it is difficult to prove the child's being born alive, namely, in the case of the murder of bastard children by the unnatural mother, it is enacted by statute 21 Jac. I. c. 27, that if any woman be delivered of a child which if born alive should by law be a bastard ; and endeavours privately to conceal its death, by burying the child or the like; the mother so offending shall suffer death as in the case of murder, unless she can prove by one witness at least that the child was actually born dead. This law which savours pretty strongly of severity, in making the concealment of the death almost conclusive evidence of the child's being murdered by the mother, is nevertheless to be also met with in the criminal codes of many other nations of Europe; as the Danes, the Swedes, and the French (v): but I apprehend it has of late years been usual with us in England, upon trials for this offence, to require some sort of presumptive evidence that the child was born alive, before the other constrained presump- ' tion, that the child whose death is concealed, was therefore killed by its parent, is admitted to convict the prisoner (44).
(v) See Barrington on the Statutes, 425.
indictment charging a woman with the wilful murder of a child " of which she was delivered, and which was born alive," the jury must be satisfied affirmatively that the whole body was brought alive into the world; it is not sufficient that the child had breathed in the progress of the birth; Rev y. Poulton, 5 C. & P. 329.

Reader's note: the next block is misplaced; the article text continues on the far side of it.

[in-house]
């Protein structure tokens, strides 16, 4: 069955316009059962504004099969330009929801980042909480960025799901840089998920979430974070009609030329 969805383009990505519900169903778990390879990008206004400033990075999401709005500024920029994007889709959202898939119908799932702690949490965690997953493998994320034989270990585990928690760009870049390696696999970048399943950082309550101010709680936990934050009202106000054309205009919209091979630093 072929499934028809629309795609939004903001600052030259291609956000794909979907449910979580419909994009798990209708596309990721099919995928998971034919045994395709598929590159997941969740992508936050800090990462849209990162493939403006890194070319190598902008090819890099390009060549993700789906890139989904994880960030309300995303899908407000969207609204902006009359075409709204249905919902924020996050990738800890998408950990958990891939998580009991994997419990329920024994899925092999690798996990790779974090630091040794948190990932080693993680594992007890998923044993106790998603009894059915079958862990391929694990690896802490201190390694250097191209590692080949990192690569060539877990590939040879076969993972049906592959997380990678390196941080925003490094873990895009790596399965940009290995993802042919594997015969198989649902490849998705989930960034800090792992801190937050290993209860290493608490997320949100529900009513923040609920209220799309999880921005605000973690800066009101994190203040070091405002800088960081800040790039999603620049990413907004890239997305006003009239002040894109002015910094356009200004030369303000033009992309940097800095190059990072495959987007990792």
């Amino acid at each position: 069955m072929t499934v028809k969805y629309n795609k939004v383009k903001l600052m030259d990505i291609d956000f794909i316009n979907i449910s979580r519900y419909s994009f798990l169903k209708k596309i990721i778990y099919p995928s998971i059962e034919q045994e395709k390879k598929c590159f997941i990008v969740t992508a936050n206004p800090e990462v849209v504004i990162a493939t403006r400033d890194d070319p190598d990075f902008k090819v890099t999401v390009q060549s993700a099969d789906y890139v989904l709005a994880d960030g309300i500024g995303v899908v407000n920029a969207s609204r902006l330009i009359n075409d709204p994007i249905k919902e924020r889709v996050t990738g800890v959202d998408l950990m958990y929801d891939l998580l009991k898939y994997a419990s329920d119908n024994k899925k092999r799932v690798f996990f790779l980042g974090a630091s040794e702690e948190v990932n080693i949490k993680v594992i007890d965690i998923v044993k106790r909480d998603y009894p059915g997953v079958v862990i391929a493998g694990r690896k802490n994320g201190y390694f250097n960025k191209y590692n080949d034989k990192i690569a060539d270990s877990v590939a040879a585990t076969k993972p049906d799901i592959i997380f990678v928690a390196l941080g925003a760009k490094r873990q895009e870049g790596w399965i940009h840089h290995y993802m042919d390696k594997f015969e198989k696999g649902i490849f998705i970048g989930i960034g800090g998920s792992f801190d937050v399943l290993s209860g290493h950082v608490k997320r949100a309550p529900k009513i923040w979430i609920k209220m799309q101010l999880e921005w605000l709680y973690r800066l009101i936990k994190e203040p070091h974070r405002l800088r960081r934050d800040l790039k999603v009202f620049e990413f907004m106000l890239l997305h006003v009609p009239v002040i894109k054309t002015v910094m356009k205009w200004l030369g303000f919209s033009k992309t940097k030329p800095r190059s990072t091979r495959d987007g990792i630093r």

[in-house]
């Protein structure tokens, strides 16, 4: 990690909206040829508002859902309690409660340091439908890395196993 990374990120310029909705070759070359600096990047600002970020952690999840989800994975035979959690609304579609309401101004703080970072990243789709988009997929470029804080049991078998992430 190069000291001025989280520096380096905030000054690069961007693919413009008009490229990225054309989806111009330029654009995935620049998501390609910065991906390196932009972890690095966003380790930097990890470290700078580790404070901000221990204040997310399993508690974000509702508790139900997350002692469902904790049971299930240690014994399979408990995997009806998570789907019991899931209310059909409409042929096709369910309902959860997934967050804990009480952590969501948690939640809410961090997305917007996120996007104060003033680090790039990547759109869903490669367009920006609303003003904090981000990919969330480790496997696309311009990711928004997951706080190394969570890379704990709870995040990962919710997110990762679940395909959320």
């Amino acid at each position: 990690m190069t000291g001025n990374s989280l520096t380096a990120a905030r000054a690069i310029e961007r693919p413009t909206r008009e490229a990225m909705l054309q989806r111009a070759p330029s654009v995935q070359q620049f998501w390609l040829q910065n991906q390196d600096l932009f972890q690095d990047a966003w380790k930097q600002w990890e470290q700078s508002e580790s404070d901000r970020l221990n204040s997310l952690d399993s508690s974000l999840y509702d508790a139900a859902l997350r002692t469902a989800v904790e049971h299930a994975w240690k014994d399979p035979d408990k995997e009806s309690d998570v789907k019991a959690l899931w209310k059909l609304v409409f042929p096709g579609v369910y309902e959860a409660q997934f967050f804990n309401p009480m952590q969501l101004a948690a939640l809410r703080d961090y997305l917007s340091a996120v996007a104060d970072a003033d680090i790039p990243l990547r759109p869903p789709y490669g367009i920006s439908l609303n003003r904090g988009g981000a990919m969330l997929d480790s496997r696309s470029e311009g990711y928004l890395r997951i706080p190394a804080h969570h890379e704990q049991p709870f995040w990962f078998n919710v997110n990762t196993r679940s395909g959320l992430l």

If a child has breathed before it is born, this is not sufficiently life to make the killing of the child murder. There must be an independent circulation in the child, or the child cannot be considered as alive for this purpose ; Rer v. Enoch, 5 C. & P. 539.
A child must be actually wholly in the world, in a living state, to be the subject of a charge of murder ; but if it is wholly born, and is alive, it is not essential that it should have breathed; Rer v. Brain, 6 C. & P. 349; and see the next note.
(44) The 21 J. I, c. 27, was re
pealed by the 43 G. III. c. 58, which has also recently been repealed, and the law upon this subject is now as fol. lows: by 9 Geo. IV. c. 31, § 13, if any person with intent to procure the miscarriage of any woman then being quick with child, unlawfully and maliciously shall administer to her, or cause to be taken by her, any poison or other noxious thing, or shall use any instrument or other means whatever with the like intent, every such offender, and every person counselling, aiding, or abetting such offender, shall be guilty of felony, and being convicted thereof, shall suffer death as a felon; and if any person with intent to procure the miscarriage of any woman not be: ing, or not being proved to be, then quick with child, unlawfully and maliciously shall administer to her, or cause to be taken by her, any medicine or other thing, or shall use any instrument or other means whatever with the